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Discovering the rich tapestry of history can open our eyes to the connections between past and present, and how people and circumstances have shaped and continue to influence todays’ complex world.
Few people understand the wider world of countries, religions, time periods and peoples of the past as well as preeminent historian Asuncion Lavrin, professor emeritus at Arizona State University. She has recently been honored by the highly prestigious American Historical Association Distinguished Scholarship Award for lifetime contributions.
“Very few historians receive this award. It honors a lifetime of remarkable contributions,” said Mark Searle, executive vice president and university provost. “Professor Lavrin’s work and teaching have been innovative and of the highest caliber. We are fortunate that she called ASU home and touched the lives of so many of our students.”
“It is the crowning event in my life as a historian,” Lavrin said. “It means that not just my own personal work but the field it represents has been recognized at a national level, and that makes me very happy.”
A Cuban national who immigrated to the U.S. in the 1950s on a scholarship to Radcliffe College, Lavrin has gone on to lift the veil on lives formerly disregarded, starting with women and the church in colonial Latin America.
Why history? Lavrin said that she was “continually fascinated by the motivations behind human behavior and also by the way people relate to each other and impinge upon each other’s lives. I also liked to study the ideas behind movements and nourishing human behavior.”
Lavrin’s career path was unconventional. She received a doctorate from Harvard in 1963, as one of the first women there to receive doctorates. Harvard lacked experts in her field, so she worked with a mentor at the University of California, Berkeley to pursue her interests.
Her postgraduate work was undertaken without a permanent university position. She taught part time, traveled to archives to develop her research and read Confucius, the Quran and the basic books of Buddhism and Hinduism. She studied the cultures and religions of Europe, pre-Columbian America and Asia. Ultimately, she was tenured at Howard University in Washington, D.C., moving to ASU in 1995.
Lavrin was attracted to ASU because the department of history (now part of the School of Historical, Philosophical and Religious Studies) was “expanding its intellectual boundaries and building in women’s and gender history.” She found she could devote her entire time to teaching Latin American history. She recalls that “given its size and stature, I could get ASU’s support to apply for National Endowment of the Humanities Institutes.” Her two awards, one in conjunction with the Arizona Center for Medieval and Renaissance Studies, brought 55 high school and college teachers to campus. She went on to receive a John Simon Guggenheim Fellowship to begin developing the field of masculinity in the universe of men in religion.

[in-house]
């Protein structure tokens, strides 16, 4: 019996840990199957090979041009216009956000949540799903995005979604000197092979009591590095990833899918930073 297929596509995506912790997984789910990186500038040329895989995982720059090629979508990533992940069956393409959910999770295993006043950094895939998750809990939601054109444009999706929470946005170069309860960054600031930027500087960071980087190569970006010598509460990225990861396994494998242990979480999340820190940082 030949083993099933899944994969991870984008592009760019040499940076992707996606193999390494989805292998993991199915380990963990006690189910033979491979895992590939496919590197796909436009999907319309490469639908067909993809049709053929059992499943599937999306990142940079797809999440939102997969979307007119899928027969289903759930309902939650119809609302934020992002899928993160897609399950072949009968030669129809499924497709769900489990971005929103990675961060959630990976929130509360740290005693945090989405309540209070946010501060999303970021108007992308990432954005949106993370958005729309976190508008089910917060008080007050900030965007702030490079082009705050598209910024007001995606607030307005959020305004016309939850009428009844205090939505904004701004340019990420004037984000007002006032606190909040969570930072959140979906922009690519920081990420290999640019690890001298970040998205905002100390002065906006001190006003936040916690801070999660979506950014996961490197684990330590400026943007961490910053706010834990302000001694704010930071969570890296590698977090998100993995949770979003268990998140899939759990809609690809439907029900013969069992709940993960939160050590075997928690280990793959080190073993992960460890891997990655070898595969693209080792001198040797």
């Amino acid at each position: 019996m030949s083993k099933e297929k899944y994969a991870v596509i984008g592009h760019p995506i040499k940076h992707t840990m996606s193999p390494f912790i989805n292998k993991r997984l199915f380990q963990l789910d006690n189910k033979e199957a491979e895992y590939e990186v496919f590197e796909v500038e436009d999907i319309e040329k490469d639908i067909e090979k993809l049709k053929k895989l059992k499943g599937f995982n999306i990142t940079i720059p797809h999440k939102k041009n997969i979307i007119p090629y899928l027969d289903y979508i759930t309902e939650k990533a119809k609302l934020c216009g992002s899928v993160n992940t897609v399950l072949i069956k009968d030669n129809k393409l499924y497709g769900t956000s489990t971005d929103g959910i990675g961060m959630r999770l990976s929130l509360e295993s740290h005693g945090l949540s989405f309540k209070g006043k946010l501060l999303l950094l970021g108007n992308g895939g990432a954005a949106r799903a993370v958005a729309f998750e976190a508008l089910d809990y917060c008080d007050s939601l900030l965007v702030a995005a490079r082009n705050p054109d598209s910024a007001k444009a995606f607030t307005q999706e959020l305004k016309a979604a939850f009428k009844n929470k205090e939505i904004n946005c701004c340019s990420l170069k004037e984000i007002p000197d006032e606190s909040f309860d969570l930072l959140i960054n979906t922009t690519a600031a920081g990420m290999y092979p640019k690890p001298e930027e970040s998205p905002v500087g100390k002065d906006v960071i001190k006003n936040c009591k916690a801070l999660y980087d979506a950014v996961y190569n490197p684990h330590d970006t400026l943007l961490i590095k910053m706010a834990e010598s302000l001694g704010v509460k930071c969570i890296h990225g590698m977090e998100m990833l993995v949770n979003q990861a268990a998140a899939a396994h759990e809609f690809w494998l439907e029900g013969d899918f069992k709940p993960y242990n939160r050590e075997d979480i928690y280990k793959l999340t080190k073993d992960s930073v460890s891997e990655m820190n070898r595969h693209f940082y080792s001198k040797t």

“My curiosity about women’s history has ranged from the church and women in colonial 18th-century Mexico to women, social change and feminism in Argentina, Chile and Uruguay in the 20th century. But I am also interested in men’s history and life of mendicant friars — the counter side of my published work that offers a complementary and more complete view of the past in human terms,” Lavrin said.
Her first published article on the importance of nunneries in the economy won the James Alexander Robertson Memorial Prize from the Conference of Latin American History. She has now authored more than 100 articles and book chapters, and nine books, including “Brides of Christ: Conventual Life in Colonial Mexico.” This award-winning book lifted the veil, literally, on the social, religious and organizational lives of women in nunneries in three centuries of Mexican colonial history. Published in English in 2008 by Stanford University Press, this work is being released in Spanish for the first time in 2016, making it more accessible to her large readership in Mexico, Central and South America.
In addition to her lifetime award from the American Historical Association, Lavrin is also being recognized by the Rocky Mountain Council on Latin American Studies. The council has created the Bandelier-Lavrin Prize for Best Work on Colonial Latin American History, which will be awarded for the first time in 2016. This prize takes the name of Lavrin, to honor her as a woman who successfully opened up the field of women’s history, and pairs it with that of Fanny Bandelier, an accomplished historian whose work went unrecognized because of the closed nature of academia and hostility to women in the past.
Opening new paths to discovery and forging a successful career are only two of Lavrin’s legacies. Perhaps even more importantly, she has added weight to the understanding that “all voices need to be represented, not just in the past, but in the totality of the world in the present.”
Lavrin receives her award on Jan. 7 at the 130th annual meeting of the American Historical Association. To learn more about ASU faculty excellence and other highly prestigious awards, visit https://provost.asu.edu/faculty.